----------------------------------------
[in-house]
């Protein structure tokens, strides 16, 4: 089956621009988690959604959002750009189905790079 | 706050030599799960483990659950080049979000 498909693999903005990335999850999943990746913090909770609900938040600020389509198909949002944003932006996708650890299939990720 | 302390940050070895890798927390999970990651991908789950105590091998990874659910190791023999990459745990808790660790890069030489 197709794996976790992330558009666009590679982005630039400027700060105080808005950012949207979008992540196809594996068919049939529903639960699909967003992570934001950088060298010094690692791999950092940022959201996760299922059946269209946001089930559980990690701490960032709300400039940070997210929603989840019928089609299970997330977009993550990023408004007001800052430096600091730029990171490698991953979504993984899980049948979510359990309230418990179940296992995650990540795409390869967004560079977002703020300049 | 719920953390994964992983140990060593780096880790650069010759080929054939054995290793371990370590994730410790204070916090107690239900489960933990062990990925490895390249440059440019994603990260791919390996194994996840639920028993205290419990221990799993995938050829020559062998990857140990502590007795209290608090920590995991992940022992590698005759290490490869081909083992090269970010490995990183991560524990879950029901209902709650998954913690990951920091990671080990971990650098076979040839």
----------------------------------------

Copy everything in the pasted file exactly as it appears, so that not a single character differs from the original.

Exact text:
[in-house]
């Protein structure tokens, strides 16, 4: 089956621009988690959604959002750009189905790079 | 706050030599799960483990659950080049979000 498909693999903005990335999850999943990746913090909770609900938040600020389509198909949002944003932006996708650890299939990720 | 302390940050070895890798927390999970990651991908789950105590091998990874659910190791023999990459745990808790660790890069030489 197709794996976790992330558009666009590679982005630039400027700060105080808005950012949207979008992540196809594996068919049939529903639960699909967003992570934001950088060298010094690692791999950092940022959201996760299922059946269209946001089930559980990690701490960032709300400039940070997210929603989840019928089609299970997330977009993550990023408004007001800052430096600091730029990171490698991953979504993984899980049948979510359990309230418990179940296992995650990540795409390869967004560079977002703020300049 | 719920953390994964992983140990060593780096880790650069010759080929054939054995290793371990370590994730410790204070916090107690239900489960933990062990990925490895390249440059440019994603990260791919390996194994996840639920028993205290419990221990799993995938050829020559062998990857140990502590007795209290608090920590995991992940022992590698005759290490490869081909083992090269970010490995990183991560524990879950029901209902709650998954913690990951920091990671080990971990650098076979040839």